November 2, 2003
MARAD "ghost fleet" disposal hits a snag
MARAD's efforts to dispose of ships from the James River "ghost fleet" hit another snag last week. With four ships under tow to Britain's Able UK for disposal, the U.K. Environment Agency said that authorizations issued to allow dismantling and recovery of former U.S. naval ships at its facility in Hartlepool are invalid. The problem appears to be that the authorizations were granted on the basis that the ships would be dismantled in dry dock and that Able UK does not yet have all the necessary permissions for this in place from the multiplicity of agencies involved.
MARAD says it "is aware of issues raised in a recent statement released by the U.K. Environment Agency and remains committed to responsible ship disposal solutions involving partners in the United States and abroad. As we work toward a resolution of these issues between the U.K. Environment Agency and Able UK, the ships will continue to transit the Atlantic."
"Prior to the ships' departure," notes a MARAD statement, "MARAD sought and received official approvals from the U.K. Environment Agency, the U.K Maritime Coastguard Agency, the U.S. Environmental Protection Agency and the U.S .Coast Guard. Without these official approvals in hand, these ships would not have departed their James River moorings. Additionally, MARAD implemented all towing safety recommendations required by the insurance carrier, the oceangoing tug company, and an independent marine surveyor prior to the voyage."
The UK Environment Agency announcement gives a mind-numbing insight into the complexity of environmental protection on both sides of the Atlantic. According to the Environment Agency, the allegedly now invalid authorizations relate to transfrontier shipment (TFS) of waste for recovery and a modification of Able's waste management license to increase the amount of waste materials permitted on the Hartlepool site.
The TFS approval was issued on an assumption that all relevant permissions could be in place for dry dock dismantling. The waste management license modification was also granted to Able on the same assumption, the Agency's assessment of environmental risk having concluded that dry dock working would not give rise to any significant effect.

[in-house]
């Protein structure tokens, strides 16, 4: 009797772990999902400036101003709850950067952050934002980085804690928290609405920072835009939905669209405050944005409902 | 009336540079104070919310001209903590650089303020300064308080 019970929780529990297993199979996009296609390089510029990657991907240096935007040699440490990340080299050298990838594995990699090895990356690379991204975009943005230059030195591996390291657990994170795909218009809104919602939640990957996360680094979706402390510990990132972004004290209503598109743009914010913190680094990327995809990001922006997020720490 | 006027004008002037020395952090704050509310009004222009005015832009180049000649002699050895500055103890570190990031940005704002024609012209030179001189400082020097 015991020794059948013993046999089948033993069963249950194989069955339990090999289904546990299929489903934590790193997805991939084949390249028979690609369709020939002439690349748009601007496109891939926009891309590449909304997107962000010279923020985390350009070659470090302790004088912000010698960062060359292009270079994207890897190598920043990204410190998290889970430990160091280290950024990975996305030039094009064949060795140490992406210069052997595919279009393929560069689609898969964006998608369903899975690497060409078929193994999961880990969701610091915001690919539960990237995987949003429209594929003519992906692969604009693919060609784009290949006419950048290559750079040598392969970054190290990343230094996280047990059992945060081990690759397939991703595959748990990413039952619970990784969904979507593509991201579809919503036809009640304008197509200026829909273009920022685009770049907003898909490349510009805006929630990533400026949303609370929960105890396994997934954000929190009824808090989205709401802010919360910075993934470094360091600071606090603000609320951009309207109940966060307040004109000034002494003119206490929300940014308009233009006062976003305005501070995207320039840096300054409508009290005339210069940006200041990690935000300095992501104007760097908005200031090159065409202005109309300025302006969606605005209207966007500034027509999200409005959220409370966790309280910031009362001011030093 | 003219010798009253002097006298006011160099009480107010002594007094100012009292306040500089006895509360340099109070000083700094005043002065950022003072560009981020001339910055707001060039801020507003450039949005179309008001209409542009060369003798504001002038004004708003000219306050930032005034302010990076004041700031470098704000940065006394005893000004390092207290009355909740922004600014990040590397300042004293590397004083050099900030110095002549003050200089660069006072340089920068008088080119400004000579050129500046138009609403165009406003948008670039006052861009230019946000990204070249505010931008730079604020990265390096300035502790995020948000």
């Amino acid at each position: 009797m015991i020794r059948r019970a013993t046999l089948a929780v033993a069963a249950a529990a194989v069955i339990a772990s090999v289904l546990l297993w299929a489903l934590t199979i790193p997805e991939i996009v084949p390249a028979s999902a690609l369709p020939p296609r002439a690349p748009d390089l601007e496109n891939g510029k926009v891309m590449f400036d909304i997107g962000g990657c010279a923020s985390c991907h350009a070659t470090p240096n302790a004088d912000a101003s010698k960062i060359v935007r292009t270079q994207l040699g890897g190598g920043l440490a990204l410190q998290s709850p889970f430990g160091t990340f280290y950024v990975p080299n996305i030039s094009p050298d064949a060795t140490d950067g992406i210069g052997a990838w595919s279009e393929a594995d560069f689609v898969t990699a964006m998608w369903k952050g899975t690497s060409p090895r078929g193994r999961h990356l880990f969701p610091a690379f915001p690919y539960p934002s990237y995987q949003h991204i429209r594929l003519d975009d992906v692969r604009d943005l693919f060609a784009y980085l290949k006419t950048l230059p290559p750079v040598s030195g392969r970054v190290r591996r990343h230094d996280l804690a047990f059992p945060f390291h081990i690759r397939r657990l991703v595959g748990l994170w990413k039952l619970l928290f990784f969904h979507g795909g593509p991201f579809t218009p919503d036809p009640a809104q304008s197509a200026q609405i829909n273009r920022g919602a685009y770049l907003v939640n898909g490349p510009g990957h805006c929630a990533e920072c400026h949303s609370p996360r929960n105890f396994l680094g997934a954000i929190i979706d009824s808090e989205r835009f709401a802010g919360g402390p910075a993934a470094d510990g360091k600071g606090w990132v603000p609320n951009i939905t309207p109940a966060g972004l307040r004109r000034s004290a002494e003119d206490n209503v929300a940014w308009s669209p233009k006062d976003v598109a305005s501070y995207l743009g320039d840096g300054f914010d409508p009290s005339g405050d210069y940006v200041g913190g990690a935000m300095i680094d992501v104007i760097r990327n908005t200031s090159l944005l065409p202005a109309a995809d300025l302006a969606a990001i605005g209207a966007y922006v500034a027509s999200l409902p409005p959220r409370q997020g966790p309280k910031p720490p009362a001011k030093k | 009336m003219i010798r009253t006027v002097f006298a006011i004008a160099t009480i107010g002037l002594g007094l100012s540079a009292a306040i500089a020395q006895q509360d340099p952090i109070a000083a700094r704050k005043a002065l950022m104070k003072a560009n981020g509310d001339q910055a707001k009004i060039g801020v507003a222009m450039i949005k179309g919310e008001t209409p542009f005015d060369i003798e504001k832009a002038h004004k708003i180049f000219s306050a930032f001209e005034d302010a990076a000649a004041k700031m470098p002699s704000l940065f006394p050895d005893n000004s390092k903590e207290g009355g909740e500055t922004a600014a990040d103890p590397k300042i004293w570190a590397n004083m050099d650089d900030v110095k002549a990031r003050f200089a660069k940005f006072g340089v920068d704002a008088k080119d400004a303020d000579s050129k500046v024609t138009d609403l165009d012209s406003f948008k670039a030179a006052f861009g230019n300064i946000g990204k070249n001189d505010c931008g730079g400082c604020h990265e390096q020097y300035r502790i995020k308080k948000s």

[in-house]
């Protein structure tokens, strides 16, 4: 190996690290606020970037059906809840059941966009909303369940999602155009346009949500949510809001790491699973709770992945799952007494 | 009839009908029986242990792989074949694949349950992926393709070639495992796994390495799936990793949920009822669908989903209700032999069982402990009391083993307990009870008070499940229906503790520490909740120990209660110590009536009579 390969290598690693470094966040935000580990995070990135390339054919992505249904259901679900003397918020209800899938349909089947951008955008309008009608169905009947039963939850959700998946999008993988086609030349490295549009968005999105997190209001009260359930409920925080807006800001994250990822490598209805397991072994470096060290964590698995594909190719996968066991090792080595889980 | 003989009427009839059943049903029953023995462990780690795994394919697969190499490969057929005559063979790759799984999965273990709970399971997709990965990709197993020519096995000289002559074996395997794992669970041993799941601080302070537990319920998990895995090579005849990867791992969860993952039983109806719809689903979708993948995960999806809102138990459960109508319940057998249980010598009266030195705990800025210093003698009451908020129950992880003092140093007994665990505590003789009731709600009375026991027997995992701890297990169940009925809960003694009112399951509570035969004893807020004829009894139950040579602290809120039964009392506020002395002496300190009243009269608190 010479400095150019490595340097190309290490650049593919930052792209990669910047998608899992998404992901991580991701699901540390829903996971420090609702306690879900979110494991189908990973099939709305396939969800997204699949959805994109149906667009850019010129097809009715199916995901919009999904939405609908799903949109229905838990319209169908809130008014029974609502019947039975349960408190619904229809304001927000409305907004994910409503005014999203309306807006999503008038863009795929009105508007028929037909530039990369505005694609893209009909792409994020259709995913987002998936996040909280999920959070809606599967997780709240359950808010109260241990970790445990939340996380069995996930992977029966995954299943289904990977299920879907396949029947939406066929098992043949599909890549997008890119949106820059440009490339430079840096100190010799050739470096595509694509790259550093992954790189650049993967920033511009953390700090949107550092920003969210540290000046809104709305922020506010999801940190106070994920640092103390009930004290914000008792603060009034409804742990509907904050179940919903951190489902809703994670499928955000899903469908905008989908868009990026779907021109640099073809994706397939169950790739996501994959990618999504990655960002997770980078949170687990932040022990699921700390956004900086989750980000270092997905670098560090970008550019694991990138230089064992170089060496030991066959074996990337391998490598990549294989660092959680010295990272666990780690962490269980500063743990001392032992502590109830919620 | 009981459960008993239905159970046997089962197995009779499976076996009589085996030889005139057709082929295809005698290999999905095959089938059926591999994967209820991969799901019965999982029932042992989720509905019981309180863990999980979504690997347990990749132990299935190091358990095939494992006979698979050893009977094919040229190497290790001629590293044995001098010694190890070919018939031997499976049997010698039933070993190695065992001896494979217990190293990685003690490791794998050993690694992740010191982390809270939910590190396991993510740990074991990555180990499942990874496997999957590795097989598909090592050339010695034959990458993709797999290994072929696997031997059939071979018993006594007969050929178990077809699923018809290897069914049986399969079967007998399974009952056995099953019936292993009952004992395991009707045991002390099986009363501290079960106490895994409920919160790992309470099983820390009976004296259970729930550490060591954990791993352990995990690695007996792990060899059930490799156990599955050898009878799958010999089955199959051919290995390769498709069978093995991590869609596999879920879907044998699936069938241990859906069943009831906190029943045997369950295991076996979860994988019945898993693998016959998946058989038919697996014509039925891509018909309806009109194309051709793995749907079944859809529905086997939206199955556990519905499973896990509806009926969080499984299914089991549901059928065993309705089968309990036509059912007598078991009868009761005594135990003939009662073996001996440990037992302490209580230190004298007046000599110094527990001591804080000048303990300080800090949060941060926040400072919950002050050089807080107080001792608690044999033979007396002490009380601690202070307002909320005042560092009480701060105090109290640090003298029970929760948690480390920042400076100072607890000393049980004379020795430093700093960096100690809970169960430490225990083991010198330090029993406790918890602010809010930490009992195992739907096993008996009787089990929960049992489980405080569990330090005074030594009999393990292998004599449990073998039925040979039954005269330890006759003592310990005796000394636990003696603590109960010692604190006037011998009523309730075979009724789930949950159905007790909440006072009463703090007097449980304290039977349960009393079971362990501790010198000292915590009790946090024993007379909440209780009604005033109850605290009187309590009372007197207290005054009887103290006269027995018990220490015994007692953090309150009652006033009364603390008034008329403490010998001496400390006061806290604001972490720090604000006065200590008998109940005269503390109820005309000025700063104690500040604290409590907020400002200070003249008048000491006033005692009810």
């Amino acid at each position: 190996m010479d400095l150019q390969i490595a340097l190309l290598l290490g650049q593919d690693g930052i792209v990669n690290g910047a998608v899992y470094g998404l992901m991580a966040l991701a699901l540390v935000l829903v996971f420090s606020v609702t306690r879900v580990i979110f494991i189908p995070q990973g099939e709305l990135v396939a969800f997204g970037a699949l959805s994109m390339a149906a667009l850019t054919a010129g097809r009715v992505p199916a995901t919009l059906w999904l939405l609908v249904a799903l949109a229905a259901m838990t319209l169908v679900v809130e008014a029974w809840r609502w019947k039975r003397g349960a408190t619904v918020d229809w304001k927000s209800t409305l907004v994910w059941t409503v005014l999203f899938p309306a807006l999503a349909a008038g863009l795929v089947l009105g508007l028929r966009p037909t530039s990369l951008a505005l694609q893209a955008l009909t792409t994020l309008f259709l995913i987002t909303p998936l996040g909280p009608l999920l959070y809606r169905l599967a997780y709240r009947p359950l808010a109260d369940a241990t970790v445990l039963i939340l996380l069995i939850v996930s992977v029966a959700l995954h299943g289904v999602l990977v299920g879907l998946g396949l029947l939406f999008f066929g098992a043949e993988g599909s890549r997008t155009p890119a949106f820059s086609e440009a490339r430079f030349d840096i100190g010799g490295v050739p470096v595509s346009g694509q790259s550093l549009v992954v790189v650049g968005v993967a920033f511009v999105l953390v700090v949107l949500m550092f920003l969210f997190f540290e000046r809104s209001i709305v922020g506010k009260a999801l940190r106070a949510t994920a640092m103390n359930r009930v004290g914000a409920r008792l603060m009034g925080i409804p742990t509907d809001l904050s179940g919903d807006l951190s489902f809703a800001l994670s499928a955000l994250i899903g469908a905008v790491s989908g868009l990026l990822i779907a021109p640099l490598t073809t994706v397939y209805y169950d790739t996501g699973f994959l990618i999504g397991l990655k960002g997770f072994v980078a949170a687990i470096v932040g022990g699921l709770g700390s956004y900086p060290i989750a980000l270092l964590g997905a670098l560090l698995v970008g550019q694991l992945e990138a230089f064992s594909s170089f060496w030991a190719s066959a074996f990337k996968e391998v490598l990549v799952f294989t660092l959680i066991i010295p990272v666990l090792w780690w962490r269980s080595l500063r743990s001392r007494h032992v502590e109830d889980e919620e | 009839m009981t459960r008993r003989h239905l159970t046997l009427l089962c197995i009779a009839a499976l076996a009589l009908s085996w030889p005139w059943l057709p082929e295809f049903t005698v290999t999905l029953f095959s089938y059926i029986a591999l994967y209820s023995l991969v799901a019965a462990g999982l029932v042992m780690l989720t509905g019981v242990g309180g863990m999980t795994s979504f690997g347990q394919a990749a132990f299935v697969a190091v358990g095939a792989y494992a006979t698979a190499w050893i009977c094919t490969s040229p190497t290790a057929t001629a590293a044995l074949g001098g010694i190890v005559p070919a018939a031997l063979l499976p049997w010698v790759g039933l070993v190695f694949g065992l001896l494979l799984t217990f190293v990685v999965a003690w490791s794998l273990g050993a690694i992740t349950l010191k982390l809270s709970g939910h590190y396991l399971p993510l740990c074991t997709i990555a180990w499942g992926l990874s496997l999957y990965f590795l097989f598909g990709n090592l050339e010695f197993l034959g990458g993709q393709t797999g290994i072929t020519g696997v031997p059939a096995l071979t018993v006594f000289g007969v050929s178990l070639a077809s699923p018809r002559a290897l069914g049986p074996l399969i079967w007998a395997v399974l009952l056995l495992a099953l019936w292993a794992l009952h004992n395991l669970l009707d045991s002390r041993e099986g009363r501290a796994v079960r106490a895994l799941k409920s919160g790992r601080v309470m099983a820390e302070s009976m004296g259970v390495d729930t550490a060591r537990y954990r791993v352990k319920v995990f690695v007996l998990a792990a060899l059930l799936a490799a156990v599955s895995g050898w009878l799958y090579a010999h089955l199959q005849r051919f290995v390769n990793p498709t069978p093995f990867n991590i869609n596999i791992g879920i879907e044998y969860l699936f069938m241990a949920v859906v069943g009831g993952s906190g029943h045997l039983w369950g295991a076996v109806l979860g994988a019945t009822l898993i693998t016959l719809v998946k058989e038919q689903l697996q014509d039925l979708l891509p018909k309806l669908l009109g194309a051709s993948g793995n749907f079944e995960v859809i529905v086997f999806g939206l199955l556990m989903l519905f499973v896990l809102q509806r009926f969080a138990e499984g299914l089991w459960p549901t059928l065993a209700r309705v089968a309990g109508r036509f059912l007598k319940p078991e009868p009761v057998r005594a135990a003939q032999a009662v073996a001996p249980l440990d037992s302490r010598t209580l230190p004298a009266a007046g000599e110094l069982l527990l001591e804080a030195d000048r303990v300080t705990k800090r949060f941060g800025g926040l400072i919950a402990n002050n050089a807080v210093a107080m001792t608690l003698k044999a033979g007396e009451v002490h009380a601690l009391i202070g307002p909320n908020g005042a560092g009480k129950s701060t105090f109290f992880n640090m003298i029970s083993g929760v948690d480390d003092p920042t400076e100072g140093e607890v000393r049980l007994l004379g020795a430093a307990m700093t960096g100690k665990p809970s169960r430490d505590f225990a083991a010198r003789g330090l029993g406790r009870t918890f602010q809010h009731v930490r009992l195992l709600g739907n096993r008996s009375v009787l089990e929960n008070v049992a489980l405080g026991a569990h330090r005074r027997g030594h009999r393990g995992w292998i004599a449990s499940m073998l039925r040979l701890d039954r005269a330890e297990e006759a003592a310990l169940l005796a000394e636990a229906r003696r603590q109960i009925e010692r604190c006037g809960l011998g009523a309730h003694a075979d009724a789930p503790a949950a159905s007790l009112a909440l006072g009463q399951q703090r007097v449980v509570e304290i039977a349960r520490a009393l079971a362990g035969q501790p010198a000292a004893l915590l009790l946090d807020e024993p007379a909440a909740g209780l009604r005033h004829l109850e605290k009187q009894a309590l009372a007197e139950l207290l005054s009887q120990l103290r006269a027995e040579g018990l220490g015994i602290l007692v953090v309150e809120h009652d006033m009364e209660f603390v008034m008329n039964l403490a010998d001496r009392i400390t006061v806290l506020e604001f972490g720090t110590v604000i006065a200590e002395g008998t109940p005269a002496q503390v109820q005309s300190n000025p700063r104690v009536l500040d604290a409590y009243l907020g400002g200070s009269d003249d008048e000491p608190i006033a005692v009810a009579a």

It has become clear, continued the Environment Agency, that several permissions and plans, including planning permission, are not in place and that dry dock working cannot be enforced. In addition, legal advice has confirmed that a license modification cannot be used to increase the amount of waste permitted on site. A new licence would be required with new quantity limits in place. "Therefore the Agency's legal advice has confirmed that the company's approvals are invalid."
"Given the change to the waste management licence, the other outstanding permissions required and the planning permission situation, the Agency has advised Able that it should consider its position regarding the handling of the U.S. ships."
Craig McGarvey, Environment Agency Area Manager, said: "The Environment Agency's priority is to make sure that the environment is protected and that all the legal requirements are complied with. If, in the future, all the environmental and planning requirements are met, there is no reason why dismantling and recovery of ships should not take place at the Able site."
Peter Stephenson, managing director of Able UK, in a statement reported in the U.K. press on Friday, said that "we do remain satisfied that we have relevant planning permissions in place for the recycling of the vessels and the creation of dry dock facilities."
"We have applied for approvals from the Department for the Environment, Food and Rural Affairs in relation to work on the dry dock facilities, covering matters such as dredging. Given that similar approvals have been given in the past, we are confident these will be in place by mid-November."
Meantime, U.K. environmentalists have been less than happy with the whole plan, and it is certain that they will continue vigorous and vocal opposition.